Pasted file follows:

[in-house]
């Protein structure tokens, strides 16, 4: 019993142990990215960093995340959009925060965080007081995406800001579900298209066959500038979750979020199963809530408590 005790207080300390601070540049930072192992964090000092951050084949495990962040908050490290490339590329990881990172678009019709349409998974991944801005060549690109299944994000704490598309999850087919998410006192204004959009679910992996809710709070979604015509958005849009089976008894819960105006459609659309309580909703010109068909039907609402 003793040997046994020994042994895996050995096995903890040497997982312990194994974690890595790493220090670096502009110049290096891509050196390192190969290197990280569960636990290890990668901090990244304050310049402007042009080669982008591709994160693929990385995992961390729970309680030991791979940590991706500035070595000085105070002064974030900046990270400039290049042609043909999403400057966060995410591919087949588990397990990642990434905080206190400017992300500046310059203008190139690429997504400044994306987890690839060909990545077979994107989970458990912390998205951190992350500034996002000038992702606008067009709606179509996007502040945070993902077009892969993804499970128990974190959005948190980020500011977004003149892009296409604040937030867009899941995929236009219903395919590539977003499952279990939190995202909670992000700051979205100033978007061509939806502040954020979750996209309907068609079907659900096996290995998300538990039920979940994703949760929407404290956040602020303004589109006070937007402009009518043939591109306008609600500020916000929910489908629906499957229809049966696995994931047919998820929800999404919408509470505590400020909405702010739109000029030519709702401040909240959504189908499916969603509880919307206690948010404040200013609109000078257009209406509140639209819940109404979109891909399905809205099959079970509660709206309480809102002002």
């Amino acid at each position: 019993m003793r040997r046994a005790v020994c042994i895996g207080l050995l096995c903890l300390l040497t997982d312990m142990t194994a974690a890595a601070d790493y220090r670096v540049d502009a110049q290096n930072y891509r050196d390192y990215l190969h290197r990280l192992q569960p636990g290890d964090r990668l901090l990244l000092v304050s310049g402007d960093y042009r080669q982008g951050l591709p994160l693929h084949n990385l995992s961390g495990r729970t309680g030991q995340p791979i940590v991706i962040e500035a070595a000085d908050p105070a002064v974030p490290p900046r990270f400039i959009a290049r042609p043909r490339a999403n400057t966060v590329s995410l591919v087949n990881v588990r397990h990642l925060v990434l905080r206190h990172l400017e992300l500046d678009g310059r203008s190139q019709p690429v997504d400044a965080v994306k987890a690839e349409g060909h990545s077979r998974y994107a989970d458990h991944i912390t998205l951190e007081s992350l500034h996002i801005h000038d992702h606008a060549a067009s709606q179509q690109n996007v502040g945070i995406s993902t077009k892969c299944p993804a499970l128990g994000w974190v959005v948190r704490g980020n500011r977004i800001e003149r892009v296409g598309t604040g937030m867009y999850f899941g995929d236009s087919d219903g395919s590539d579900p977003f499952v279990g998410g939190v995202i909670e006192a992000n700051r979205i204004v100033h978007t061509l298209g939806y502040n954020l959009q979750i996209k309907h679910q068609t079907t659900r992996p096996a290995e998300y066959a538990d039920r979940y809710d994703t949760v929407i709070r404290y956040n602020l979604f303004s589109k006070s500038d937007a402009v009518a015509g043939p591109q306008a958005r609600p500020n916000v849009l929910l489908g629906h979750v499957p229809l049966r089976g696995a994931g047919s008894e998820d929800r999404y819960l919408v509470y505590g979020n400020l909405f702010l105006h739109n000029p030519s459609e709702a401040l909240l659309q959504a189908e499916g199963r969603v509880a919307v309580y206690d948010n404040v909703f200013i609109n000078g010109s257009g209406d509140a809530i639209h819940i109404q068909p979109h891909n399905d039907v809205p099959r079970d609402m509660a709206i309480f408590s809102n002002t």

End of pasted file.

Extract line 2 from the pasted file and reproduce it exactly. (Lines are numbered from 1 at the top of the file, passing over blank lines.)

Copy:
């Protein structure tokens, strides 16, 4: 019993142990990215960093995340959009925060965080007081995406800001579900298209066959500038979750979020199963809530408590 005790207080300390601070540049930072192992964090000092951050084949495990962040908050490290490339590329990881990172678009019709349409998974991944801005060549690109299944994000704490598309999850087919998410006192204004959009679910992996809710709070979604015509958005849009089976008894819960105006459609659309309580909703010109068909039907609402 003793040997046994020994042994895996050995096995903890040497997982312990194994974690890595790493220090670096502009110049290096891509050196390192190969290197990280569960636990290890990668901090990244304050310049402007042009080669982008591709994160693929990385995992961390729970309680030991791979940590991706500035070595000085105070002064974030900046990270400039290049042609043909999403400057966060995410591919087949588990397990990642990434905080206190400017992300500046310059203008190139690429997504400044994306987890690839060909990545077979994107989970458990912390998205951190992350500034996002000038992702606008067009709606179509996007502040945070993902077009892969993804499970128990974190959005948190980020500011977004003149892009296409604040937030867009899941995929236009219903395919590539977003499952279990939190995202909670992000700051979205100033978007061509939806502040954020979750996209309907068609079907659900096996290995998300538990039920979940994703949760929407404290956040602020303004589109006070937007402009009518043939591109306008609600500020916000929910489908629906499957229809049966696995994931047919998820929800999404919408509470505590400020909405702010739109000029030519709702401040909240959504189908499916969603509880919307206690948010404040200013609109000078257009209406509140639209819940109404979109891909399905809205099959079970509660709206309480809102002002």